STC.UNM v. Intel Corporation
MOTION STC.UNMS MOTION FOR CONSTRUCTION OF THE TRANSFERRING STEPS IN CLAIM 6 by STC. UNM. (Attachments: # 1 Exhibit A - Excerpts from B. Smith Testimony)(Pedersen, Steven)
UNITED STATES DISTRICT COURT
DISTRICT OF NEW MEXICO
Civil No. 10-CV-01077-RB-WDS
STC.UNM’S MOTION FOR CONSTRUCTION OF
THE “TRANSFERRING” STEPS IN CLAIM 6
STC.UNM moves to add the two “transferring” claim terms to the list of terms for
construction by the Court. Since claim construction is viewed as an evolving process, it is proper
for the Court to construe later identified claim terms, in addition to the terms that were initially
identified by the parties. The Federal Circuit repeatedly counsels that trial courts can “engage in
rolling claim construction.” Conoco, Inc. v. Energy & Environment Int'l, L.C., 460 F.3d 1349,
1359 (Fed. Cir. 2006)1. Moreover, “[t]he claim construction process is often evolutionary rather
than static, and courts must continually be open to reexamination of claim construction up to and
including at trial in order to ensure that the construction ultimately relied upon by the fact finder
See also Pressure Prods. Med. Supplies v. Greatbatch Ltd., 599 F.3d 1308, 1316 (Fed. Cir.
2010) (“district courts may engage in a rolling claim construction, in which the court revisits and
alters its interpretation of the claim terms as its understanding of the technology evolves.”)
(citing Pfizer, Inc. v. Teva Pharms., USA, Inc., 429 F.3d 1364, 1377 (Fed. Cir. 2005); Utah Med.
Prods., Inc. v. Graphic Controls Corp., 350 F.3d 1376, 1381-82 (Fed. Cir. 2003) (holding that
the district court did not err in amending its claim construction during oral arguments for pretrial
motions nearly two years after the original construction); O2 Micro Int'l Ltd. v. Beyond
Innovation Tech. Co., 521 F.3d 1351, 1360 (Fed. Cir. 2008) (”[w]hen the parties raise an actual
dispute regarding the proper scope of these claims, the court, not the jury, must resolve that
is correct.” Sears Petroleum & Transp. Corp. v. Archer Daniels Midland Co., 2010 U.S. Dist.
LEXIS 142958, at * 21 (N.D.N.Y. 2010) (construing additional terms five years into the lawsuit,
and after summary judgment decided).
Because Intel’s narrow constructions for the words “parts of said first mask layer” and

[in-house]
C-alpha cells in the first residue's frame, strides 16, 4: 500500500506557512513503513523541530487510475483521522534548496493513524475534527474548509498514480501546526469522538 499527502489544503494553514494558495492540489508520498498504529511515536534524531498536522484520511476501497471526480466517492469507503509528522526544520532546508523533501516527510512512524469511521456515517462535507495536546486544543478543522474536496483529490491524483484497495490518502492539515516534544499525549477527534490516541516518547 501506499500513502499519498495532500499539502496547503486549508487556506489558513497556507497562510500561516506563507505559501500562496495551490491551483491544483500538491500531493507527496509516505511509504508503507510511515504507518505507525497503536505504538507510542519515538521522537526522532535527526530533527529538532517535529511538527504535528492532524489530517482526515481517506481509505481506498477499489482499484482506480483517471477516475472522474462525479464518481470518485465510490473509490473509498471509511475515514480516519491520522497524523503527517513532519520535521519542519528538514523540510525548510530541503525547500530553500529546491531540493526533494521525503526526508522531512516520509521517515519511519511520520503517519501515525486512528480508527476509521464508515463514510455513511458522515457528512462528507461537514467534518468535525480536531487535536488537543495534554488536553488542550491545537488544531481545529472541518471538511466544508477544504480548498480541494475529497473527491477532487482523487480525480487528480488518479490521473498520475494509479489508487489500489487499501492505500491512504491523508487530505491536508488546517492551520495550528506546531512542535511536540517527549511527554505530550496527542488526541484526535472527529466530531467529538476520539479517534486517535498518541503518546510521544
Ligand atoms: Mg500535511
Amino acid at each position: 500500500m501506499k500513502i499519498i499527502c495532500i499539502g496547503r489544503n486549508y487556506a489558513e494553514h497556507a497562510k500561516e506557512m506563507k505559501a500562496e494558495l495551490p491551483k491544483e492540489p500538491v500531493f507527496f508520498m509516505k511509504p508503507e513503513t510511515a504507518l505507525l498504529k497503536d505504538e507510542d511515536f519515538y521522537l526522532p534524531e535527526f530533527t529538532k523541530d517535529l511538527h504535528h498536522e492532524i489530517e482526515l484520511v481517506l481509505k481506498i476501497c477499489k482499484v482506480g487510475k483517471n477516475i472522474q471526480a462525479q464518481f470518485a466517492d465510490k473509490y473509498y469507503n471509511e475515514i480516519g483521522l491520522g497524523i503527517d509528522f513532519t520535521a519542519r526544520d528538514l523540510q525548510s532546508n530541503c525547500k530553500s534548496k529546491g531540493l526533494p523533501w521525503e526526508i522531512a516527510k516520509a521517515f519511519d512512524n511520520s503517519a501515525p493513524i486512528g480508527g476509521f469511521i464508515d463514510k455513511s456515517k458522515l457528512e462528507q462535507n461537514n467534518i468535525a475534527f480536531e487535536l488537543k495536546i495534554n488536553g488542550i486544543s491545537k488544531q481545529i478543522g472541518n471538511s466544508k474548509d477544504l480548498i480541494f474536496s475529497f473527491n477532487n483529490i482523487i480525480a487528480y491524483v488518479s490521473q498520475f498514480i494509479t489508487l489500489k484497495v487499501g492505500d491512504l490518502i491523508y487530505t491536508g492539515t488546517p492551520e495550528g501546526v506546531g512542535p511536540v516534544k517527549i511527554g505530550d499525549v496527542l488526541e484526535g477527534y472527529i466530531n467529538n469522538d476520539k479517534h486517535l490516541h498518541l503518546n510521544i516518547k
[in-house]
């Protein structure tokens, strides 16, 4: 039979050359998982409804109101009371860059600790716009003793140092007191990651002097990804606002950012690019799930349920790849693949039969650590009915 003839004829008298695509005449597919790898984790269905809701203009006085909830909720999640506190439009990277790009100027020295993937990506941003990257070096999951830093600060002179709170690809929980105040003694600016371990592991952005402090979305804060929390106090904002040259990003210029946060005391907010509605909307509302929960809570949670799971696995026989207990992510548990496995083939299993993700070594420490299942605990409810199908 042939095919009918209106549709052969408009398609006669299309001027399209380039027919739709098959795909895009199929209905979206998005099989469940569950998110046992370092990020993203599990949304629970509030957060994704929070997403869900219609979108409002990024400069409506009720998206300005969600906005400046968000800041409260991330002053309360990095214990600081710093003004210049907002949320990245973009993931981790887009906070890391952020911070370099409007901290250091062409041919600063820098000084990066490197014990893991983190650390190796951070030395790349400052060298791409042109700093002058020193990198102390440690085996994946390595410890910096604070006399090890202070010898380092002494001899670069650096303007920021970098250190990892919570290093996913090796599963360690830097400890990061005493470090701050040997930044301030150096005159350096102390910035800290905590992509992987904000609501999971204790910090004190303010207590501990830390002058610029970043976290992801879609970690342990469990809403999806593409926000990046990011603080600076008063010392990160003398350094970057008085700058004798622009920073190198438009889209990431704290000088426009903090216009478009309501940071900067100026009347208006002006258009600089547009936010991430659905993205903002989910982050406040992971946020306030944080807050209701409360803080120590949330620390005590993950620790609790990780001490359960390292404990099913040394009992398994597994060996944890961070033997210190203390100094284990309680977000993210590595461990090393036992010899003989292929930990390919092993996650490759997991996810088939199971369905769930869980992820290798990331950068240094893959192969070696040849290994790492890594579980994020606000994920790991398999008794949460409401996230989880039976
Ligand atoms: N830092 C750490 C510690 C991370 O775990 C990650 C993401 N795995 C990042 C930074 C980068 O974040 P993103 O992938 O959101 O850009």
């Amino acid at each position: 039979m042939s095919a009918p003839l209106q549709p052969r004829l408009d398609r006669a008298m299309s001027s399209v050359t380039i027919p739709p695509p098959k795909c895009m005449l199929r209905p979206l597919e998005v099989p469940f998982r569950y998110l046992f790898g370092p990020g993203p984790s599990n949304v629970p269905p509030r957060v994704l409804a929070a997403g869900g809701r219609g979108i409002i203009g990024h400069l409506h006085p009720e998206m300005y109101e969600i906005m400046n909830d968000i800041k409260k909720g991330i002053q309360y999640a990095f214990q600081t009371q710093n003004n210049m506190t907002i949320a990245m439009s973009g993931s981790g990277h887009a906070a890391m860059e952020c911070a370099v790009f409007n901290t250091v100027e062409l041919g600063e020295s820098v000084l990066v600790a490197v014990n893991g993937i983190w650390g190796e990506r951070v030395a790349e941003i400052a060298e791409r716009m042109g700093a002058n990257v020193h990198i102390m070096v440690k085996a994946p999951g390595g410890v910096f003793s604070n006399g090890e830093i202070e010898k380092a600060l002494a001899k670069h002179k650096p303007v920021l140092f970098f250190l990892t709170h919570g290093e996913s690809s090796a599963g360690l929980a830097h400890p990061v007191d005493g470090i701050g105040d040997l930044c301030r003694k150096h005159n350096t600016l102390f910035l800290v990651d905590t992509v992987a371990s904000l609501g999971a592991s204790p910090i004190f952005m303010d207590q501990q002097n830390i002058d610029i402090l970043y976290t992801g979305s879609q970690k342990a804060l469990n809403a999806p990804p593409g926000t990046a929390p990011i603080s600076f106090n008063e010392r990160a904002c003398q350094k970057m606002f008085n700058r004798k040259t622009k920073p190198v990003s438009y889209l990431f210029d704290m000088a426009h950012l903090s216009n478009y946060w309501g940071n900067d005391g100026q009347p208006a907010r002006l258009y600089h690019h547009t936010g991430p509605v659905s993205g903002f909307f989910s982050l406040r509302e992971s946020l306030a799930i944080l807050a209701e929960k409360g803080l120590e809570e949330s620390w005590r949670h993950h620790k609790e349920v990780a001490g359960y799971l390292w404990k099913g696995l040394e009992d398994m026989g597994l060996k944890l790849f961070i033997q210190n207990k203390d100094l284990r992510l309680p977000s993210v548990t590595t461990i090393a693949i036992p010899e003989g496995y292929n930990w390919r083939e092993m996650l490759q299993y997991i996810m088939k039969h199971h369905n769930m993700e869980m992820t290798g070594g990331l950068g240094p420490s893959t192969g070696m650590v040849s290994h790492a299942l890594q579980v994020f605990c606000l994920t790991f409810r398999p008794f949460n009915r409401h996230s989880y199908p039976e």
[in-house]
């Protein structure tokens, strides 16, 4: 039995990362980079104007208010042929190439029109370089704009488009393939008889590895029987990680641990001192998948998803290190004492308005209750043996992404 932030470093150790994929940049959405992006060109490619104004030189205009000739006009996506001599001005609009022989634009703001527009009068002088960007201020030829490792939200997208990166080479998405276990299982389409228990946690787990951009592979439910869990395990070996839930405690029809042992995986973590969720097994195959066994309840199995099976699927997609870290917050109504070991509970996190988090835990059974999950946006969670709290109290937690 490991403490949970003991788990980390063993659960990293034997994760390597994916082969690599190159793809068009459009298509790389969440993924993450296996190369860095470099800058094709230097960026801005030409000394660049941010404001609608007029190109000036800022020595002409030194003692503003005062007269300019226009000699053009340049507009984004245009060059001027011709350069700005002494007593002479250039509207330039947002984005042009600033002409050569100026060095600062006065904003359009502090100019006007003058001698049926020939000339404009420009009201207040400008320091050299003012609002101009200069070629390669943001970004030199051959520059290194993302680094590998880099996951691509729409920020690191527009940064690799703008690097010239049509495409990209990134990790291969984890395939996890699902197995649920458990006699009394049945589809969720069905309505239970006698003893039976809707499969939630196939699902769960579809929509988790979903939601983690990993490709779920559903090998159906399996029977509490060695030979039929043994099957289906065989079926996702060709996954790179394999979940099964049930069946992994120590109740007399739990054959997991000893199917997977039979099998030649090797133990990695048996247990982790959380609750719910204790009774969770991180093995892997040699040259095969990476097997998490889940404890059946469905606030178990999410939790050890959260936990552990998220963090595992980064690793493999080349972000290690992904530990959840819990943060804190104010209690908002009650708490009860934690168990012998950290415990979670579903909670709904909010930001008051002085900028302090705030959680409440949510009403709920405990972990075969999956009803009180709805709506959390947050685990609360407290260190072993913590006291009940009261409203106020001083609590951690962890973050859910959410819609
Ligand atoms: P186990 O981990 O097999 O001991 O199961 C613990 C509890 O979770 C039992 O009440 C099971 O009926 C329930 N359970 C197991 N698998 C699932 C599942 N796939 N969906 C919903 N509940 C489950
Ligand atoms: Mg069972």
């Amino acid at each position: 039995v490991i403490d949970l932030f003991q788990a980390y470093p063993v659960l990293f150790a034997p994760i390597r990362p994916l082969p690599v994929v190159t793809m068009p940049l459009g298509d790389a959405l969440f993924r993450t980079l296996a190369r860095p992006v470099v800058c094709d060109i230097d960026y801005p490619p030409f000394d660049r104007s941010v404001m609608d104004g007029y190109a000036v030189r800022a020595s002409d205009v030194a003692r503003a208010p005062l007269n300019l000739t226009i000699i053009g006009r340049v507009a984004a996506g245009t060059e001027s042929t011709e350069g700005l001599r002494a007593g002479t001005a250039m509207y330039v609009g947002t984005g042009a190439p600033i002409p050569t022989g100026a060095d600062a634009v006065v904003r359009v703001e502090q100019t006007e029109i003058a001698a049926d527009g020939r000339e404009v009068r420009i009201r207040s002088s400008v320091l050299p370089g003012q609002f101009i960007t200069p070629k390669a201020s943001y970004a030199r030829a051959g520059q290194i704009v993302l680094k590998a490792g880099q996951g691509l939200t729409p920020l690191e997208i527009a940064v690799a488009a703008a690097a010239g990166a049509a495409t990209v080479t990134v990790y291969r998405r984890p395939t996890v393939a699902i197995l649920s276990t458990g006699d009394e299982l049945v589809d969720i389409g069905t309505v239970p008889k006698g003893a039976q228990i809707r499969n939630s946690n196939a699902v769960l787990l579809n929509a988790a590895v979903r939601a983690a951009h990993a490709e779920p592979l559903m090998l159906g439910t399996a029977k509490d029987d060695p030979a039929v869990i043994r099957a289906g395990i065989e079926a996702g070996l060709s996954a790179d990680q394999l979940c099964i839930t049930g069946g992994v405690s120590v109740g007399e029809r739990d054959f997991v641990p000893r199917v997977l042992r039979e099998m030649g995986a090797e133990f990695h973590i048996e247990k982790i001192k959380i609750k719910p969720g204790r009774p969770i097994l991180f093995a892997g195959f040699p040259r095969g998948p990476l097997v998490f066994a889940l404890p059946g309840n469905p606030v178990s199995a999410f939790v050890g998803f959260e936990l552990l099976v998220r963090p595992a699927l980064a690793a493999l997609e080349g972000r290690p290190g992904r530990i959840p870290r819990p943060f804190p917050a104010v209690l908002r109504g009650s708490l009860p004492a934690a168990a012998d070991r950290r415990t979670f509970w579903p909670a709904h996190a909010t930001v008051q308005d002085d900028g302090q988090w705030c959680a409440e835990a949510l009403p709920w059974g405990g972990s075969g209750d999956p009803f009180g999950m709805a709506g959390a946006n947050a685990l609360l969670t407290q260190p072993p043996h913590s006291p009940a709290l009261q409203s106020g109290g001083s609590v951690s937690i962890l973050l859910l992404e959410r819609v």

“combined mask . . .” are designed to improperly limit claim 6 of its proper scope, STC.UNM
has consistently argued that those words should be construed as part of the larger phrase:
transferring said first pattern and said second pattern into said substrate using a
combined mask including parts of said first mask layer and said second
See Doc. 113, at 20, 22; and Doc. 133, at 14. Now, certain admissions made by Intel’s expert
show the inconsistency with Intel’s narrow constructions and the overall “transferring”
limitation. In short, but as may be explained in further detail in a supplemental brief, the
“transferring” steps in claim 6 are required to be broad enough to encompass a transferring
process called damascene which is part of claim 7. Claim 7 is “dependent” on claim 6, and thus
must be consistent therewith. See AK Steel Corp. v. Sollac, 344 F.3d 1234, 1242 (Fed. Cir. 2003)
(independent claims must be construed “at least as broad as the claims that depend from them”).2
But Intel’s own expert admitted during his deposition the second photoresist cannot be present
during the completion of the damascene process. Smith [Ex. A], at 206:23 – 207:2. Thus, Intel’s
narrow constructions, which require the second photoresist to be present during the second
transferring step are wrong, and should be rejected.
See also Phillips v. AWH Corp., 415 F.3d 1303, 1314-15 (Fed. Cir, 2005) (“Differences among
claims can also be a useful guide in understanding the meaning of particular claim terms. For
example, the presence of a dependent claim that adds a particular limitation gives rise to a
presumption that the limitation in question is not present in the independent claim.”).
By textually construing the “transferring” limitations, the Court will be assured that it is
providing a proper scope to the disputed terms. In this regard, claim construction is not meant to
change the scope of the claims but only to clarify their meaning. The Federal Circuit has
explained that “[t]he construction of claims is simply a way of elaborating the normally terse
claim language in order to understand and explain, but not to change, the scope of the claims.”
Embrex, Inc. v. Service Eng'g Corp., 216 F.3d 1343, 1347 (Fed. Cir. 2000).
Accordingly, STC.UNM requests the Court to add the “transferring” limitations to the list of
terms for construction, and receive supplemental briefing limited to those terms.3
Dated: November 16, 2011
/s/ Steven R. Pedersen
Rolf O. Stadheim
Joseph A. Grear
George C. Summerfield
Keith A. Vogt
Steven R. Pedersen
STADHEIM & GREAR, LTD.
400 N. Michigan Avenue, Suite 2200
Chicago, Illinois 60611
Deron B. Knoner
KELEHER & MCLEOD, P.A.
201 Third Street NW, 12th Floor
PO Box AA
Albuquerque, New Mexico 87103
Attorneys for Plaintiff STC.UNM
Certificate of Conference: The undersigned conferred with counsel for Intel regarding the relief
requested herein and was informed that Intel objects to the motion. /s/ Steven R. Pedersen
Certificate of Service: I hereby certify that on November 16, 2011, I caused the foregoing to be
electronically filed with the Clerk of the Court using the CM/ECF system which will send
notification of such filing via electronic mail to all counsel of record. /s/ Steven R. Pedersen
STC.UNM respectfully submits that the briefing format used for the previous terms would be
proper here as well. For example, initial briefs within 14 days of an order granting this motion,
and responses 10 days thereafter, limited to 6 and 4 pages, respectively.
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